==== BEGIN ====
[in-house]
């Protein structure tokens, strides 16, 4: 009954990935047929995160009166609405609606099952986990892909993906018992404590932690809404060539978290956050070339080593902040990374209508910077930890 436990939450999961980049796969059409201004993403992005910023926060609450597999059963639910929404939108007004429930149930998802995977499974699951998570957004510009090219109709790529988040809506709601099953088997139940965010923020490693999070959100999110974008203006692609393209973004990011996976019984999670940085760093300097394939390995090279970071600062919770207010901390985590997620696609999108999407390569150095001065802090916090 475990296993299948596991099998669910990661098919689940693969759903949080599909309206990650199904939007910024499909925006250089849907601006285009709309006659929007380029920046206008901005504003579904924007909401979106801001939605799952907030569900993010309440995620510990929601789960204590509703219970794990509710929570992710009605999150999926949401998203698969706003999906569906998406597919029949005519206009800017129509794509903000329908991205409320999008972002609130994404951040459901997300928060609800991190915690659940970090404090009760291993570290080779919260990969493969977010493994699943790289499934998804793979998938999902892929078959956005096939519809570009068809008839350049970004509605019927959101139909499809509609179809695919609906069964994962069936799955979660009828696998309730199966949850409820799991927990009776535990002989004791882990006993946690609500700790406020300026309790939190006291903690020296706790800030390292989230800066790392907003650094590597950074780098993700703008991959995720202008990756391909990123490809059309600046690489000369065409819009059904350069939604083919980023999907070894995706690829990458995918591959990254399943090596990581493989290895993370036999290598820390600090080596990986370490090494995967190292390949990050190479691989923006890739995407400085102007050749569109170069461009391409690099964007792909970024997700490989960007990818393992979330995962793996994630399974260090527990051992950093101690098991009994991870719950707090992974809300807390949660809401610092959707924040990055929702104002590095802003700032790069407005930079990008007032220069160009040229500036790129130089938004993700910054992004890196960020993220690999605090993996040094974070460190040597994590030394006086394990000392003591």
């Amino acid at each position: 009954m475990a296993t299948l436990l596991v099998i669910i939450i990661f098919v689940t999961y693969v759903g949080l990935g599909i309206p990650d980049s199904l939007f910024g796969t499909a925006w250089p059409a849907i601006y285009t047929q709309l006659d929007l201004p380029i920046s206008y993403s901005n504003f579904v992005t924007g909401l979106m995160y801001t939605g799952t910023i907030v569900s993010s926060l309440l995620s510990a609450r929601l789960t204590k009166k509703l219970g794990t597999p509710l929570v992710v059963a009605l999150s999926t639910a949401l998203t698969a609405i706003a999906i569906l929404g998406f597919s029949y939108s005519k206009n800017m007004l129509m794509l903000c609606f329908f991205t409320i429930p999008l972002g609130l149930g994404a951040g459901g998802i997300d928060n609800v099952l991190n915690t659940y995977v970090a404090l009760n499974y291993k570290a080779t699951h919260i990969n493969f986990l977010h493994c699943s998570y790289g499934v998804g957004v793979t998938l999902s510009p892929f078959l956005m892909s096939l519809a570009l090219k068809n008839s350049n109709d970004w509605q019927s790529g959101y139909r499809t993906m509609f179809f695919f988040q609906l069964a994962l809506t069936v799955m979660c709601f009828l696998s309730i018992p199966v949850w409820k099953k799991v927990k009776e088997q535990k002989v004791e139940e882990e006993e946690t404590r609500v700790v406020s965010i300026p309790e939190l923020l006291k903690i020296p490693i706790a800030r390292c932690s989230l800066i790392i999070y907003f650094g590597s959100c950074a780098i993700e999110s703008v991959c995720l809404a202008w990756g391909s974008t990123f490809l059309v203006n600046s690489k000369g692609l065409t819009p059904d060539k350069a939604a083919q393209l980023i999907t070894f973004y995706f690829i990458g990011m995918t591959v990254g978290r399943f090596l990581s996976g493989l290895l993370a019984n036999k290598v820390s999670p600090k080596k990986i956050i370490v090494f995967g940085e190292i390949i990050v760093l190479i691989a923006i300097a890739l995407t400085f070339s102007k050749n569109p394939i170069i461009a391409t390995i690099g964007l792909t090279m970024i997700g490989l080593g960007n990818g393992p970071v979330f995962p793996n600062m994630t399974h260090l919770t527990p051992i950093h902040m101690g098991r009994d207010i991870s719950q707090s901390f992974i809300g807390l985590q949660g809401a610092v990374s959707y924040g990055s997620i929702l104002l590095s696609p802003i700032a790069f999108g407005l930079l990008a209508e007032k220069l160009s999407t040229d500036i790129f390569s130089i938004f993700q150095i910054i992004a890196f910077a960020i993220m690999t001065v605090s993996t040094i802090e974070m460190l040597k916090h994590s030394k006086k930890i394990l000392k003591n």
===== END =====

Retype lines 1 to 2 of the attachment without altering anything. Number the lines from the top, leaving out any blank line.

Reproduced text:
[in-house]
């Protein structure tokens, strides 16, 4: 009954990935047929995160009166609405609606099952986990892909993906018992404590932690809404060539978290956050070339080593902040990374209508910077930890 436990939450999961980049796969059409201004993403992005910023926060609450597999059963639910929404939108007004429930149930998802995977499974699951998570957004510009090219109709790529988040809506709601099953088997139940965010923020490693999070959100999110974008203006692609393209973004990011996976019984999670940085760093300097394939390995090279970071600062919770207010901390985590997620696609999108999407390569150095001065802090916090 475990296993299948596991099998669910990661098919689940693969759903949080599909309206990650199904939007910024499909925006250089849907601006285009709309006659929007380029920046206008901005504003579904924007909401979106801001939605799952907030569900993010309440995620510990929601789960204590509703219970794990509710929570992710009605999150999926949401998203698969706003999906569906998406597919029949005519206009800017129509794509903000329908991205409320999008972002609130994404951040459901997300928060609800991190915690659940970090404090009760291993570290080779919260990969493969977010493994699943790289499934998804793979998938999902892929078959956005096939519809570009068809008839350049970004509605019927959101139909499809509609179809695919609906069964994962069936799955979660009828696998309730199966949850409820799991927990009776535990002989004791882990006993946690609500700790406020300026309790939190006291903690020296706790800030390292989230800066790392907003650094590597950074780098993700703008991959995720202008990756391909990123490809059309600046690489000369065409819009059904350069939604083919980023999907070894995706690829990458995918591959990254399943090596990581493989290895993370036999290598820390600090080596990986370490090494995967190292390949990050190479691989923006890739995407400085102007050749569109170069461009391409690099964007792909970024997700490989960007990818393992979330995962793996994630399974260090527990051992950093101690098991009994991870719950707090992974809300807390949660809401610092959707924040990055929702104002590095802003700032790069407005930079990008007032220069160009040229500036790129130089938004993700910054992004890196960020993220690999605090993996040094974070460190040597994590030394006086394990000392003591």